Despite numerous attempts to find alternative methods, vibration — alone or in combination with other processes — continues to be the most popular method for moulding and compacting concrete mixes in order to manufacture both concrete products and precast elements [1. The type of action on the concrete mix is a crucial factor that determines the moulding and compaction behaviour.

As shown in Fig. With respect to the location of the action, and thus its direction, a fundamental distinction can be made between horizontal, vertical and three-dimensional actions.

As regards the function of the vibration action, harmonic and anharmonic modes of excitation can be distinguished. Both directional counter-acting and non-directional circular exciters can be used to introduce vibration into the concrete. Anharmonic exciter functions can be sub-divided further into periodic and pulsed actions.

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For instance, a periodic exciter function can be a multi-frequency action that consists of several harmonic components. Pulsed excitation, also known as shock vibration, is generated by shock-like processes. This triggers the inherent oscillation of all system elements capable of vibration, i. Parameters that characterise the intensity of the action on the concrete mix are discussed in Section 1. The type of exciter function, the mode of action and number of exciters and, in particular, their phase position in relation to each other have a major influence on the moulding and compaction behaviour of the concrete mix.

For example, a phase coincidence of the harmonic vibration components of the vibrating table and tamper head would hardly achieve a good compaction effect.

The crucial factor is the generation of a dynamic pressure gradient between the layers of the mix that enables relative motion of these layers and mutual rotation of the mineral aggregate particles. These requirements must be met by state-of-the-art processes.

When producing large-scale precast elements, for example, the low-frequency action on the fresh concrete is complemented by a higher-frequency vertical excitation. In such a set-up, the frequency of the required vibrators is usually controlled via frequency converters.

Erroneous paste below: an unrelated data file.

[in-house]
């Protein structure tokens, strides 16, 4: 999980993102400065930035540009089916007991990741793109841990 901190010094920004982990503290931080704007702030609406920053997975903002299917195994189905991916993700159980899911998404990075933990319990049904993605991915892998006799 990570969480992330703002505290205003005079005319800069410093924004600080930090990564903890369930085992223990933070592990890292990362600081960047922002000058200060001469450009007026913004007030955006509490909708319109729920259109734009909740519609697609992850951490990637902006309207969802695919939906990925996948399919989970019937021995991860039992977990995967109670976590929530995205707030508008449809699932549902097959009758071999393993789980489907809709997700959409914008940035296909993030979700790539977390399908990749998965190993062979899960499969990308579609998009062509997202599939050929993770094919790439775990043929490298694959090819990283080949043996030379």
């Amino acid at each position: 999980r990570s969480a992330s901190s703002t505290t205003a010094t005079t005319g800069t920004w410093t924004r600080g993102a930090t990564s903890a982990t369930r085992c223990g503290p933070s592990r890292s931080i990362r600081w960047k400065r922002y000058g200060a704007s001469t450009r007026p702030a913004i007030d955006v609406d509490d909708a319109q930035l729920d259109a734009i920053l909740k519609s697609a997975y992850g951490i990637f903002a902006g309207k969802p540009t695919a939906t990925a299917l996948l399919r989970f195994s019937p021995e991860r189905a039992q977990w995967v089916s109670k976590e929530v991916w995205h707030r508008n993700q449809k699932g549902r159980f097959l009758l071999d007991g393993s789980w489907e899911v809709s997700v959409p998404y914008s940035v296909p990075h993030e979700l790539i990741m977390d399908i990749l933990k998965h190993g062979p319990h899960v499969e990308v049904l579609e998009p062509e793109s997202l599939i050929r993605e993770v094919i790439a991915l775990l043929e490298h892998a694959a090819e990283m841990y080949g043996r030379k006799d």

When producing concrete products from stiff mixes, modern processes often combine vibration with pressing, as in block machines through the tamper head or in concrete pipe machines through a suitable arrangement of packer heads with several level counter-acting rollers. A special type of action on the concrete mix is created by the use of internal vibrators Fig. The actual compaction process, from start to finish, can be considered a dynamic process with a gradual transition from one rheological state to the next [1.

This concept is illustrated in Fig. In this model, the entire compaction process is divided into three phases that are described in more detail in [1. Each of these three phases represents a compaction stage where, according to [1. Both duration and delimitation of the individual phases, as well as the associated rheological body models, depend on the type of material mix to be compacted. It can thus be concluded that each concrete mix requires specific process and equipment parameters for the individual phases of its compaction in order to come as close as possible to an ideal compaction state in the shortest possible time [1.

Ebooka przeczytasz w aplikacjach Legimi na: Dlaczego warto? Przeczytaj fragment w darmowej aplikacji Legimi na: Ebooka przeczytasz na: Kindlu MOBI. Pobierz fragment dostosowany na: Opis Opinie Fragment Opis ebooka Manufacturing of Concrete Products and Precast Elements - Helmut Kuch The flexible use of prefabricated concrete products requires a continuously increasing diversity with regard to fresh concrete mix designs and properties, moulding processes, surface finishes and product characteristics.

This trend imposes ever-higher requirements on manufacturers of the associated production equipment and on precast plants. The main goal is to implement a flexible production system in all processing stages. The relevant correlations and interactions need to be thoroughly considered and evaluated in order to ensure that concrete products and precast elements are manufactured to the required quality standard. To date, no comprehensive description of these correlations has been published in the relevant literature.